• The tangle of AVM vessels itself can put pressure on nearby structures or block the normal flow of cerebrospinal fluid through and around the brain.
    • If the AVM is large, or if it blocks the flow of cerebrospinal fluid, hydrocephalus can develop.
    • Rarely, in newborns with a very large brain AVM, the flow may be so high that the baby experiences heart failure, as the heart struggles to pump enough blood both to supply the body and to flow through the AVM.
  • Before proceeding to treatment, the care team will first conduct a variety of specific neurologic tests to assess the child’s brain function. Sometimes we recommend genetic testing if we suspect an inherited disorder. 

    To help in choosing the best treatment, we carefully image the AVM and surrounding brain using noninvasive techniques, such as:

     

    Magnetic resonance imaging (MRI) uses a strong magnetic field, radio waves and advanced computer processing to produce 2- and 3-dimensional images of the head, neck and brain. MRI is noninvasive and is critical in helping to evaluate AVMs that may not be assessed adequately with other techniques.

    • MRI uses no x-rays or radiation exposure of any kind.
    • Sometimes a contrast dye is injected through an IV during scanning to get a better image.
    • The child must lie still inside an MRI scanner—a large, tube-shaped magnet—sometimes requiring her to be sedated.
    • In response to the magnetic field and the radio waves of the scanner, water molecules in the body give off tiny pulses of energy. A computer constructs detailed images out of these pulses, showing the head, neck and brain anatomy. Read more.

    CT angiography (CTA) uses the technology of a conventional CT scan, along with an injected special dye (known as contrast) to generate images of the blood vessels of the upper chest, neck and brain.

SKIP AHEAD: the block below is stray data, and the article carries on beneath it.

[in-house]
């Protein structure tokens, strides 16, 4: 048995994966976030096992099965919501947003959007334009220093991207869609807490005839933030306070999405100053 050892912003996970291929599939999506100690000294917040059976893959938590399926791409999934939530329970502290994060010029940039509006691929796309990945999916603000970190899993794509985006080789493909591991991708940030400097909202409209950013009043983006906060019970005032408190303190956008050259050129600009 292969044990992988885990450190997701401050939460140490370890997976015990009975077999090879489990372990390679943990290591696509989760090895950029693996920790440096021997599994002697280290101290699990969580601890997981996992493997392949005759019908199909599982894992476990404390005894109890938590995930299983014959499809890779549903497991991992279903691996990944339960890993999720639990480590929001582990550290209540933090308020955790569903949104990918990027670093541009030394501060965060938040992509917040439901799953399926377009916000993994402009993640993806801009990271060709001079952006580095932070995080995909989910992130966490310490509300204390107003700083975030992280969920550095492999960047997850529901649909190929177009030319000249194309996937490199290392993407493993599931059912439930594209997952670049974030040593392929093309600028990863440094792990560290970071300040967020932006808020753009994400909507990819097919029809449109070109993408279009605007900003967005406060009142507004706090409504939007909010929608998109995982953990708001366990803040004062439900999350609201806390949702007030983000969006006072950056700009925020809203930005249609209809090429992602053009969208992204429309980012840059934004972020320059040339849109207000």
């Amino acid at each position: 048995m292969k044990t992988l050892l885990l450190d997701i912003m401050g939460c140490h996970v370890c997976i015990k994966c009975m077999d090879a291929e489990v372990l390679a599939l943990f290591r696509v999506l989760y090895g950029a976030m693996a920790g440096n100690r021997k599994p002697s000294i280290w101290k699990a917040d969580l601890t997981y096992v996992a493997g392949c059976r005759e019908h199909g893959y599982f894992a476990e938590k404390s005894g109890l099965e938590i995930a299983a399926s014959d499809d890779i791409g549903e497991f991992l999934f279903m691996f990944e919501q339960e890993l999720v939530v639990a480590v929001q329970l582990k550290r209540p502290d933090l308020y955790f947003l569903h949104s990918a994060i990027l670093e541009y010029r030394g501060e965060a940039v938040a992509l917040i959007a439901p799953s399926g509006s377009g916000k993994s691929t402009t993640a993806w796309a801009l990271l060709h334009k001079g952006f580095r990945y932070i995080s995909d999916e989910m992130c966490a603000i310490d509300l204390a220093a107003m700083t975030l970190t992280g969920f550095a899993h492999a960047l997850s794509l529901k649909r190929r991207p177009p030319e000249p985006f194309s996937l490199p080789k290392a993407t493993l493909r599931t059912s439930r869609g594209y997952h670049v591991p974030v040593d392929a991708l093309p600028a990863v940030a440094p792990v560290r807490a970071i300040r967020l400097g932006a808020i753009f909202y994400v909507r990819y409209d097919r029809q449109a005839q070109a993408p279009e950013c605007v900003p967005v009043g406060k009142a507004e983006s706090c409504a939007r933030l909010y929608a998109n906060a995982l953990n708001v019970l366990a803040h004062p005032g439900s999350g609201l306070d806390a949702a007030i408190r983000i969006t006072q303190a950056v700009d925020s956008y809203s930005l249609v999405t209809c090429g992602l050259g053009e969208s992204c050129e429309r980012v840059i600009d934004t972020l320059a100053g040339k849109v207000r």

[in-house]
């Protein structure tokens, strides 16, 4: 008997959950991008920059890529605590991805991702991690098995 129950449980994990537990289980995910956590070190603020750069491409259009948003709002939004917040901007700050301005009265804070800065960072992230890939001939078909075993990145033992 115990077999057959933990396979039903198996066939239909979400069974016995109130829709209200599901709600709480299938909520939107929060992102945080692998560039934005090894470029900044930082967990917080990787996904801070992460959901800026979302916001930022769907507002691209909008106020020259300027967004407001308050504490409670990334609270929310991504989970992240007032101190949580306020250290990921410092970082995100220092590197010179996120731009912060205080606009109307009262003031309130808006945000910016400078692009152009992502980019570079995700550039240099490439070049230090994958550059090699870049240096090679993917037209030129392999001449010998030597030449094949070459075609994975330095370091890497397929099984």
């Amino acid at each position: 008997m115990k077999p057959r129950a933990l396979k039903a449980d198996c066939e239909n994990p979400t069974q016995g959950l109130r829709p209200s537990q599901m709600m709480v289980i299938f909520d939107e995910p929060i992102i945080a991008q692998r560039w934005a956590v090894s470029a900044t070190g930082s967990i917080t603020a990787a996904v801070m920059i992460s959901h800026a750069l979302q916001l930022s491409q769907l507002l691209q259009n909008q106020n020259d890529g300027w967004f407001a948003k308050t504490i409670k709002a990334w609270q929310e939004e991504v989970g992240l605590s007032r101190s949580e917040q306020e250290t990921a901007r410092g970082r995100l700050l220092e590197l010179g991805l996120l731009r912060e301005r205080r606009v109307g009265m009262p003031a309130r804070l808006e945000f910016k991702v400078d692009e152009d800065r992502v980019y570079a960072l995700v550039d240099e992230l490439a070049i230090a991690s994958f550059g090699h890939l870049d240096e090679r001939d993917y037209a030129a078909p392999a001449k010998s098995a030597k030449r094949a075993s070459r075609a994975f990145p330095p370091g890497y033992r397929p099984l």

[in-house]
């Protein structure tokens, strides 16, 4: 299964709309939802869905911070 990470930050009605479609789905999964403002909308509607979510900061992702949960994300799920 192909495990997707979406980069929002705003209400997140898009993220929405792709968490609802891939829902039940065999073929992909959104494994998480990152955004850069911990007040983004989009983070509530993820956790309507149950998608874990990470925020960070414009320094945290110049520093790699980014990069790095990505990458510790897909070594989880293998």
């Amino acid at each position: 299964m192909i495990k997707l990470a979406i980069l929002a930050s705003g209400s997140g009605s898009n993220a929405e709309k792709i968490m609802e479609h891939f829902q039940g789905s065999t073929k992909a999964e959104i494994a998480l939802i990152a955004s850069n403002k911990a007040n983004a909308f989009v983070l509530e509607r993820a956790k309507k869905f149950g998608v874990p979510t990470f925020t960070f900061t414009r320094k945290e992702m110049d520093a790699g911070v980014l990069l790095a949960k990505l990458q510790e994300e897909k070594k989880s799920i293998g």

• CTA generates images somewhat similar to those seen with cerebral catheter angiography, but since the dye is injected into a vein through a standard IV, rather than into an artery, CTA is less invasive.
    • During the test, the child must lie still on a table that slides slowly through a donut-shaped device. A computer constructs 3D images of the blood vessels from the CTA images.
    • Young children may need sedation to keep them still.

    Magnetic resonance angiography (MRA) is a group of MRI-based imaging techniques used to evaluate blood vessels in the brain, head and neck. Unlike CT angiography, many MRA scans do not rely on contrast injected into the veins to generate images of the vessels, although contrast injections are sometimes used. Like conventional MRI, MRA avoids the use of x-rays.

    Cerebral angiography, sometimes called cerebral arteriography or catheter angiography, can often provide additional valuable information about an AVM. It produces highly detailed images of the arteries and veins, using live x-rays.

    • The neuroradiologist or neurointerventionalist inserts a small needle into the femoral artery in the groin. Then, the specialist introduces a soft, thin wire that guides a catheter up to the arteries leading to the region containing the AVM.
    • A special dye, injected through the catheter, allows the radiologist to more clearly see the malformation or damage, as well as the pattern of arteries and veins surrounding it. The catheter also can be used to deliver treatments directly from within the vessels.
    • Cerebral angiography can take from 30 minutes to several hours, and in almost all children, it is performed under general anesthesia. After the angiogram, patients lie flat for four hours in the recovery room; during this time, with their parents close by, they can sleep, watch TV or use a handheld device.